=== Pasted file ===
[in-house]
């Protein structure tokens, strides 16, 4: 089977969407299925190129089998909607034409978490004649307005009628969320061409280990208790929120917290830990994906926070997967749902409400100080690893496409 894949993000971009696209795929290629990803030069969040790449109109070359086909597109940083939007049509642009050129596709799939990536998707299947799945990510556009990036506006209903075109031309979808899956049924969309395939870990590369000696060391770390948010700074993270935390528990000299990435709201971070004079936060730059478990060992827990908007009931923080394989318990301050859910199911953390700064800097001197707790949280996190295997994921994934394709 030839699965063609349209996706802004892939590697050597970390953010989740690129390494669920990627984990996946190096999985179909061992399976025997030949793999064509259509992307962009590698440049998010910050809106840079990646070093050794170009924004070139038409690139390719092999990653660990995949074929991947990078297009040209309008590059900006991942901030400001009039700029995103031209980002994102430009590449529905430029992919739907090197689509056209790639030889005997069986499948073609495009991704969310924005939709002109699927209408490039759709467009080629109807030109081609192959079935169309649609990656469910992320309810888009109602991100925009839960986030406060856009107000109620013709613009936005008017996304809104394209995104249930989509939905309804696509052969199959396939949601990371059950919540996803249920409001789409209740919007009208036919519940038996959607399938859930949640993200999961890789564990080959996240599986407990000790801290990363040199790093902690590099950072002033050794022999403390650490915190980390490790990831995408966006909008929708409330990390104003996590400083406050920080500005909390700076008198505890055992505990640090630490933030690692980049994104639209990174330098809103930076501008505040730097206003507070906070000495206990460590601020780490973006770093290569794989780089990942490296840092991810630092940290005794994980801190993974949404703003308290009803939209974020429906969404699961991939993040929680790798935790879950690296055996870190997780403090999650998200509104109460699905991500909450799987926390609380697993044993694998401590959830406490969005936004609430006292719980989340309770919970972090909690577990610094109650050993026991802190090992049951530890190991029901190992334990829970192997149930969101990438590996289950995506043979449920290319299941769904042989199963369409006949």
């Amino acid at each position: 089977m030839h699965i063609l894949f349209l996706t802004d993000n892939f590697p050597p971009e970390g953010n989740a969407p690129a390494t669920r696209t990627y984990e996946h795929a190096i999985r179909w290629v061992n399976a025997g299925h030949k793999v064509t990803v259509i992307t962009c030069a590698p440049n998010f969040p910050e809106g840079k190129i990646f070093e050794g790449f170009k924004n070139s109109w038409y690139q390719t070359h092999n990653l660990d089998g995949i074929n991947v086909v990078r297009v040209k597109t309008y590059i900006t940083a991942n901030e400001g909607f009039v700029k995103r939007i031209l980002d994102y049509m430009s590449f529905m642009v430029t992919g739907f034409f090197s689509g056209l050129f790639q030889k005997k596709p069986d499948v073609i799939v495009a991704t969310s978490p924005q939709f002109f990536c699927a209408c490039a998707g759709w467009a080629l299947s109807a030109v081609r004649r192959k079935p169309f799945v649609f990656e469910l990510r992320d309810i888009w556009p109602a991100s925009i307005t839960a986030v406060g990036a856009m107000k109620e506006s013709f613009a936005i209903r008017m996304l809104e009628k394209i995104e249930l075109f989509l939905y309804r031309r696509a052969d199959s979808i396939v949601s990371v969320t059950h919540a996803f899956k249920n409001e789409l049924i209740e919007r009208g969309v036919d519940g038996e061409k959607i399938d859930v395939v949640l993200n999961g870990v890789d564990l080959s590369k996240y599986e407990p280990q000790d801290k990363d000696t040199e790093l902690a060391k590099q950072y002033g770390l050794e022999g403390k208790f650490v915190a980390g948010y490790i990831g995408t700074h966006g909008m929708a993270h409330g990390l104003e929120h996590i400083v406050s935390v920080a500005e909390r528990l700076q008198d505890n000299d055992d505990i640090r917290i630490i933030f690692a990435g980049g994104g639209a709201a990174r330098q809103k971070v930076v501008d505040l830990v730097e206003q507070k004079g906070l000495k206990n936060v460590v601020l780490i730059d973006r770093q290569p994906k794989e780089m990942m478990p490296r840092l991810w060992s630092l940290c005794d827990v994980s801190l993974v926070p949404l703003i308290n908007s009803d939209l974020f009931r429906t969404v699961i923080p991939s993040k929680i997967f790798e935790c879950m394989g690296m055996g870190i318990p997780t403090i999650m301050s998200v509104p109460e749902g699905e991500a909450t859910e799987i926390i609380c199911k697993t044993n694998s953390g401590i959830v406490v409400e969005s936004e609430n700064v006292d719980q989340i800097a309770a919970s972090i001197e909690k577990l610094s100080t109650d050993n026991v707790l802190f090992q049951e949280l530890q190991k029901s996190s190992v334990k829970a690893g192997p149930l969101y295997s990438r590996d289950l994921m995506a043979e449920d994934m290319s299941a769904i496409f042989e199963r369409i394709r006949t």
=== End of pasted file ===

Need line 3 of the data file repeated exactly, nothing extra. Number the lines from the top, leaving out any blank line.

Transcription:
């Amino acid at each position: 089977m030839h699965i063609l894949f349209l996706t802004d993000n892939f590697p050597p971009e970390g953010n989740a969407p690129a390494t669920r696209t990627y984990e996946h795929a190096i999985r179909w290629v061992n399976a025997g299925h030949k793999v064509t990803v259509i992307t962009c030069a590698p440049n998010f969040p910050e809106g840079k190129i990646f070093e050794g790449f170009k924004n070139s109109w038409y690139q390719t070359h092999n990653l660990d089998g995949i074929n991947v086909v990078r297009v040209k597109t309008y590059i900006t940083a991942n901030e400001g909607f009039v700029k995103r939007i031209l980002d994102y049509m430009s590449f529905m642009v430029t992919g739907f034409f090197s689509g056209l050129f790639q030889k005997k596709p069986d499948v073609i799939v495009a991704t969310s978490p924005q939709f002109f990536c699927a209408c490039a998707g759709w467009a080629l299947s109807a030109v081609r004649r192959k079935p169309f799945v649609f990656e469910l990510r992320d309810i888009w556009p109602a991100s925009i307005t839960a986030v406060g990036a856009m107000k109620e506006s013709f613009a936005i209903r008017m996304l809104e009628k394209i995104e249930l075109f989509l939905y309804r031309r696509a052969d199959s979808i396939v949601s990371v969320t059950h919540a996803f899956k249920n409001e789409l049924i209740e919007r009208g969309v036919d519940g038996e061409k959607i399938d859930v395939v949640l993200n999961g870990v890789d564990l080959s590369k996240y599986e407990p280990q000790d801290k990363d000696t040199e790093l902690a060391k590099q950072y002033g770390l050794e022999g403390k208790f650490v915190a980390g948010y490790i990831g995408t700074h966006g909008m929708a993270h409330g990390l104003e929120h996590i400083v406050s935390v920080a500005e909390r528990l700076q008198d505890n000299d055992d505990i640090r917290i630490i933030f690692a990435g980049g994104g639209a709201a990174r330098q809103k971070v930076v501008d505040l830990v730097e206003q507070k004079g906070l000495k206990n936060v460590v601020l780490i730059d973006r770093q290569p994906k794989e780089m990942m478990p490296r840092l991810w060992s630092l940290c005794d827990v994980s801190l993974v926070p949404l703003i308290n908007s009803d939209l974020f009931r429906t969404v699961i923080p991939s993040k929680i997967f790798e935790c879950m394989g690296m055996g870190i318990p997780t403090i999650m301050s998200v509104p109460e749902g699905e991500a909450t859910e799987i926390i609380c199911k697993t044993n694998s953390g401590i959830v406490v409400e969005s936004e609430n700064v006292d719980q989340i800097a309770a919970s972090i001197e909690k577990l610094s100080t109650d050993n026991v707790l802190f090992q049951e949280l530890q190991k029901s996190s190992v334990k829970a690893g192997p149930l969101y295997s990438r590996d289950l994921m995506a043979e449920d994934m290319s299941a769904i496409f042989e199963r369409i394709r006949t």